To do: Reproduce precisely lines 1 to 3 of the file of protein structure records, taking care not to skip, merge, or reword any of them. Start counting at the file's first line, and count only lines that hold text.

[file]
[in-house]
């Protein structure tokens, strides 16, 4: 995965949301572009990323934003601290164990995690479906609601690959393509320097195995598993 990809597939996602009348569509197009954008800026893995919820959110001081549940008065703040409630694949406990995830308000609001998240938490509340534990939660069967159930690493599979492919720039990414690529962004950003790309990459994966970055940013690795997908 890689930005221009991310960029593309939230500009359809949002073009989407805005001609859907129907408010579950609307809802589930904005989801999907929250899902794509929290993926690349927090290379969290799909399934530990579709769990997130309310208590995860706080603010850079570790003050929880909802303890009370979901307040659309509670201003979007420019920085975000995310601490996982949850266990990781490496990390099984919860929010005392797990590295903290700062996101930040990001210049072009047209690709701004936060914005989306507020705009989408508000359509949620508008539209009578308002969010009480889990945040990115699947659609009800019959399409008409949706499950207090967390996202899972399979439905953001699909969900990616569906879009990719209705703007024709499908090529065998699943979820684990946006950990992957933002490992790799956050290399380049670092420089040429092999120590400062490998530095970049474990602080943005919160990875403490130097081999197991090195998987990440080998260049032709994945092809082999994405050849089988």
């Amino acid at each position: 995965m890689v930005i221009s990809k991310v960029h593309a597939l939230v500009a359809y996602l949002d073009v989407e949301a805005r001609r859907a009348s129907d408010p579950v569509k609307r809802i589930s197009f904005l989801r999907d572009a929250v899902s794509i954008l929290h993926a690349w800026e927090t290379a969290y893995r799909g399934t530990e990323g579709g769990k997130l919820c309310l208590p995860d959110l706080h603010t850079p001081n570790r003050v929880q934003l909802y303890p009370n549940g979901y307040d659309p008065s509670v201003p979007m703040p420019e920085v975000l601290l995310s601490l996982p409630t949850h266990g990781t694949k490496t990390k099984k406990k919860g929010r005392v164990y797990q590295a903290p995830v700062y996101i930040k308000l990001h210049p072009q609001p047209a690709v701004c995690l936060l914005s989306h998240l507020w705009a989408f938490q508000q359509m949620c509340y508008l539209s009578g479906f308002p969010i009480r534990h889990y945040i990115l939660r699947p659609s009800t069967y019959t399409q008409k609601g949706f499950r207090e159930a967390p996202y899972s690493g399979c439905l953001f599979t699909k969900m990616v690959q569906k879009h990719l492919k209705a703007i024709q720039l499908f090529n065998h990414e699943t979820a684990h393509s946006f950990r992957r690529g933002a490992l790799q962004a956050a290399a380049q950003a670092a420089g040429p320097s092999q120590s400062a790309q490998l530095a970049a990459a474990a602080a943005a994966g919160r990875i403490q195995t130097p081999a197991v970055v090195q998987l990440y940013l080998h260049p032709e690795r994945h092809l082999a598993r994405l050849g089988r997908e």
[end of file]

[in-house]
């Protein structure tokens, strides 16, 4: 995965949301572009990323934003601290164990995690479906609601690959393509320097195995598993 990809597939996602009348569509197009954008800026893995919820959110001081549940008065703040409630694949406990995830308000609001998240938490509340534990939660069967159930690493599979492919720039990414690529962004950003790309990459994966970055940013690795997908 890689930005221009991310960029593309939230500009359809949002073009989407805005001609859907129907408010579950609307809802589930904005989801999907929250899902794509929290993926690349927090290379969290799909399934530990579709769990997130309310208590995860706080603010850079570790003050929880909802303890009370979901307040659309509670201003979007420019920085975000995310601490996982949850266990990781490496990390099984919860929010005392797990590295903290700062996101930040990001210049072009047209690709701004936060914005989306507020705009989408508000359509949620508008539209009578308002969010009480889990945040990115699947659609009800019959399409008409949706499950207090967390996202899972399979439905953001699909969900990616569906879009990719209705703007024709499908090529065998699943979820684990946006950990992957933002490992790799956050290399380049670092420089040429092999120590400062490998530095970049474990602080943005919160990875403490130097081999197991090195998987990440080998260049032709994945092809082999994405050849089988």
């Amino acid at each position: 995965m890689v930005i221009s990809k991310v960029h593309a597939l939230v500009a359809y996602l949002d073009v989407e949301a805005r001609r859907a009348s129907d408010p579950v569509k609307r809802i589930s197009f904005l989801r999907d572009a929250v899902s794509i954008l929290h993926a690349w800026e927090t290379a969290y893995r799909g399934t530990e990323g579709g769990k997130l919820c309310l208590p995860d959110l706080h603010t850079p001081n570790r003050v929880q934003l909802y303890p009370n549940g979901y307040d659309p008065s509670v201003p979007m703040p420019e920085v975000l601290l995310s601490l996982p409630t949850h266990g990781t694949k490496t990390k099984k406990k919860g929010r005392v164990y797990q590295a903290p995830v700062y996101i930040k308000l990001h210049p072009q609001p047209a690709v701004c995690l936060l914005s989306h998240l507020w705009a989408f938490q508000q359509m949620c509340y508008l539209s009578g479906f308002p969010i009480r534990h889990y945040i990115l939660r699947p659609s009800t069967y019959t399409q008409k609601g949706f499950r207090e159930a967390p996202y899972s690493g399979c439905l953001f599979t699909k969900m990616v690959q569906k879009h990719l492919k209705a703007i024709q720039l499908f090529n065998h990414e699943t979820a684990h393509s946006f950990r992957r690529g933002a490992l790799q962004a956050a290399a380049q950003a670092a420089g040429p320097s092999q120590s400062a790309q490998l530095a970049a990459a474990a602080a943005a994966g919160r990875i403490q195995t130097p081999a197991v970055v090195q998987l990440y940013l080998h260049p032709e690795r994945h092809l082999a598993r994405l050849g089988r997908e």